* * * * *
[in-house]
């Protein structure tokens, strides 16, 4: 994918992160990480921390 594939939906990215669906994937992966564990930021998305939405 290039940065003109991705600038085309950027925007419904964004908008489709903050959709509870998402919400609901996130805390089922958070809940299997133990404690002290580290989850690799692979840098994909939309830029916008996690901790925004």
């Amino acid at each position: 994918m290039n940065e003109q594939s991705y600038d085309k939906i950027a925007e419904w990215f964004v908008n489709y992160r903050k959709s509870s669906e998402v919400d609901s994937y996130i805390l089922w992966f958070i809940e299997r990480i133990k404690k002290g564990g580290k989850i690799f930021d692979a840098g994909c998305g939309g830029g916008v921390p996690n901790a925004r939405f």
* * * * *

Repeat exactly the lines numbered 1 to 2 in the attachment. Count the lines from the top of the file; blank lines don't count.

[in-house]
């Protein structure tokens, strides 16, 4: 994918992160990480921390 594939939906990215669906994937992966564990930021998305939405 290039940065003109991705600038085309950027925007419904964004908008489709903050959709509870998402919400609901996130805390089922958070809940299997133990404690002290580290989850690799692979840098994909939309830029916008996690901790925004």